NHS defends its decision to dump homeopathy
June 10, 2018
The NHS recently decided to stop funding homeopathy (opens new window). Until recently, taxpayers' money was used in the UK to fund homeopathic hospitals (in London, Bristol, Glasgow, Liverpool and Tunbridge Wells) and prescriptions for homeopathy. In part of a suite of changes (opens new window) in an effort to avoid paying for ineffective treatments (including herbal remedies and fish oil), the NHS decided to stop paying money for these pseudoscientific medicines that don't work.
My understanding is that a group of skeptics in the UK, the Good Thinking Society, headed by Simon Singh (author of Trick or Treatment with Edzard Ernst) and Michael Marshall (who you can hear on the Skeptics with a K podcast), have been instrumental in pushing for the NHS to stop paying for homeopathy.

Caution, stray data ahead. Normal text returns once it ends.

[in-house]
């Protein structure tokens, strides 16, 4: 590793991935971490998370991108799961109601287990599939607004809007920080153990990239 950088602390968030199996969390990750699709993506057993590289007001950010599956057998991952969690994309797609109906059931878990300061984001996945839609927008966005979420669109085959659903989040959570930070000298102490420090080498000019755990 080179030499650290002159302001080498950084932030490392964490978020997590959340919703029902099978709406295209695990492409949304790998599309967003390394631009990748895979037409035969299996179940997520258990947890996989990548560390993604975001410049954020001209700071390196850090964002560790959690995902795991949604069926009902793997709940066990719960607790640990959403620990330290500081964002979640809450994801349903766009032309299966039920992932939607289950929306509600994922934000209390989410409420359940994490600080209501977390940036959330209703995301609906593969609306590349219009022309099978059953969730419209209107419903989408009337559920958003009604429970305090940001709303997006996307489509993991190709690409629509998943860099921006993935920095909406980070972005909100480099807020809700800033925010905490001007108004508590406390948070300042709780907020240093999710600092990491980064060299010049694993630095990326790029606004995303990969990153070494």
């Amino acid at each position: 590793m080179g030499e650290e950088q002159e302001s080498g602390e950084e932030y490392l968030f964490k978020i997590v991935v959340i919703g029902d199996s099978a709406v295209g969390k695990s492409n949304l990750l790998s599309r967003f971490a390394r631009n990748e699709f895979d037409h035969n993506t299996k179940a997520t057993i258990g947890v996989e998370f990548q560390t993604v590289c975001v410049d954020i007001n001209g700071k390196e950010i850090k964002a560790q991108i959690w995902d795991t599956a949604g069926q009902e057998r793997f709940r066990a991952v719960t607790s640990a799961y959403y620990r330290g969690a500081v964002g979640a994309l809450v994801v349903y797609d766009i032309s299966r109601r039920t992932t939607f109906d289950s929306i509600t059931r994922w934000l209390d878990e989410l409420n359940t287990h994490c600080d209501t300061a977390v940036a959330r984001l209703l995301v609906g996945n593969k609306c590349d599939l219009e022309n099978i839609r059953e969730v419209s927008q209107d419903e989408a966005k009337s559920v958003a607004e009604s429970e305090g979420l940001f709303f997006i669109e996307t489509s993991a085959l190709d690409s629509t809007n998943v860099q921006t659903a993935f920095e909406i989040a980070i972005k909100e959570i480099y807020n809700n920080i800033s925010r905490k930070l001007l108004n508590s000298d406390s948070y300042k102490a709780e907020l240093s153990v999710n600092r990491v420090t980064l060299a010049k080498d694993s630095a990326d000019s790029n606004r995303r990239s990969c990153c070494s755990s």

The British Homeopathic Association didn't like this move, and took the NHS to court. They complained that it was unfair that the NHS won't fund homeopathy on prescription. They also didn't like that Simon Stevens, the head of NHS England, said that homeopathy was:
"at best a placebo and a misuse of scarce NHS funds"
The BHA said that the NHS had made a decision before starting its consultation, but the judge accepted that the NHS was perfectly capable of changing its mind given new evidence.